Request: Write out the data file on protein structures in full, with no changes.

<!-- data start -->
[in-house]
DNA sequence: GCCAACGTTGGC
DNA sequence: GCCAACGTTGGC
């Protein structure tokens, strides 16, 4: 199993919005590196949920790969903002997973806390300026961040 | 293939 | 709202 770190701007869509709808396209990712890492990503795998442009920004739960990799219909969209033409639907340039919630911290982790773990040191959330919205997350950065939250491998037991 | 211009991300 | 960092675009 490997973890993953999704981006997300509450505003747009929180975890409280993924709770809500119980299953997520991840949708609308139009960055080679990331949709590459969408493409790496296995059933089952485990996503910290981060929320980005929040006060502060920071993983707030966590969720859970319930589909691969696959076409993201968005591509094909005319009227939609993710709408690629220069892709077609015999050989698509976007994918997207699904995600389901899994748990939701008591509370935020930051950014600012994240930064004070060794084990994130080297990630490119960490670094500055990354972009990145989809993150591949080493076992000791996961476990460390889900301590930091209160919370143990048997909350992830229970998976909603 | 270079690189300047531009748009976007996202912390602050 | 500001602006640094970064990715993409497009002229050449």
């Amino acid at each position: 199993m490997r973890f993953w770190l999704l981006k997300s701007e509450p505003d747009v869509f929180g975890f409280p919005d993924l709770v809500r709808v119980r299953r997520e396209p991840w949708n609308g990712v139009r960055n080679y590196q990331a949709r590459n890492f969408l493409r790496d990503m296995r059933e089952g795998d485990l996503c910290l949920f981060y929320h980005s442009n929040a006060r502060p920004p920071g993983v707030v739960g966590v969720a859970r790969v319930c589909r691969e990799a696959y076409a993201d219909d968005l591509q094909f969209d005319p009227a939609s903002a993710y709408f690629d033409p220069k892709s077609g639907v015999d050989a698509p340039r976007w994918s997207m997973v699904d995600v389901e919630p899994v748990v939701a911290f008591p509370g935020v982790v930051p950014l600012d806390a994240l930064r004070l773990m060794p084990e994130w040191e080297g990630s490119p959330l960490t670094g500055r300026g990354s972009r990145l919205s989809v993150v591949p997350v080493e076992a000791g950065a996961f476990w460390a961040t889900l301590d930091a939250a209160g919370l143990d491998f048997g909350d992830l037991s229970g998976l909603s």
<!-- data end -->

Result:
[in-house]
DNA sequence: GCCAACGTTGGC
DNA sequence: GCCAACGTTGGC
């Protein structure tokens, strides 16, 4: 199993919005590196949920790969903002997973806390300026961040 | 293939 | 709202 770190701007869509709808396209990712890492990503795998442009920004739960990799219909969209033409639907340039919630911290982790773990040191959330919205997350950065939250491998037991 | 211009991300 | 960092675009 490997973890993953999704981006997300509450505003747009929180975890409280993924709770809500119980299953997520991840949708609308139009960055080679990331949709590459969408493409790496296995059933089952485990996503910290981060929320980005929040006060502060920071993983707030966590969720859970319930589909691969696959076409993201968005591509094909005319009227939609993710709408690629220069892709077609015999050989698509976007994918997207699904995600389901899994748990939701008591509370935020930051950014600012994240930064004070060794084990994130080297990630490119960490670094500055990354972009990145989809993150591949080493076992000791996961476990460390889900301590930091209160919370143990048997909350992830229970998976909603 | 270079690189300047531009748009976007996202912390602050 | 500001602006640094970064990715993409497009002229050449």
């Amino acid at each position: 199993m490997r973890f993953w770190l999704l981006k997300s701007e509450p505003d747009v869509f929180g975890f409280p919005d993924l709770v809500r709808v119980r299953r997520e396209p991840w949708n609308g990712v139009r960055n080679y590196q990331a949709r590459n890492f969408l493409r790496d990503m296995r059933e089952g795998d485990l996503c910290l949920f981060y929320h980005s442009n929040a006060r502060p920004p920071g993983v707030v739960g966590v969720a859970r790969v319930c589909r691969e990799a696959y076409a993201d219909d968005l591509q094909f969209d005319p009227a939609s903002a993710y709408f690629d033409p220069k892709s077609g639907v015999d050989a698509p340039r976007w994918s997207m997973v699904d995600v389901e919630p899994v748990v939701a911290f008591p509370g935020v982790v930051p950014l600012d806390a994240l930064r004070l773990m060794p084990e994130w040191e080297g990630s490119p959330l960490t670094g500055r300026g990354s972009r990145l919205s989809v993150v591949p997350v080493e076992a000791g950065a996961f476990w460390a961040t889900l301590d930091a939250a209160g919370l143990d491998f048997g909350d992830l037991s229970g998976l909603s």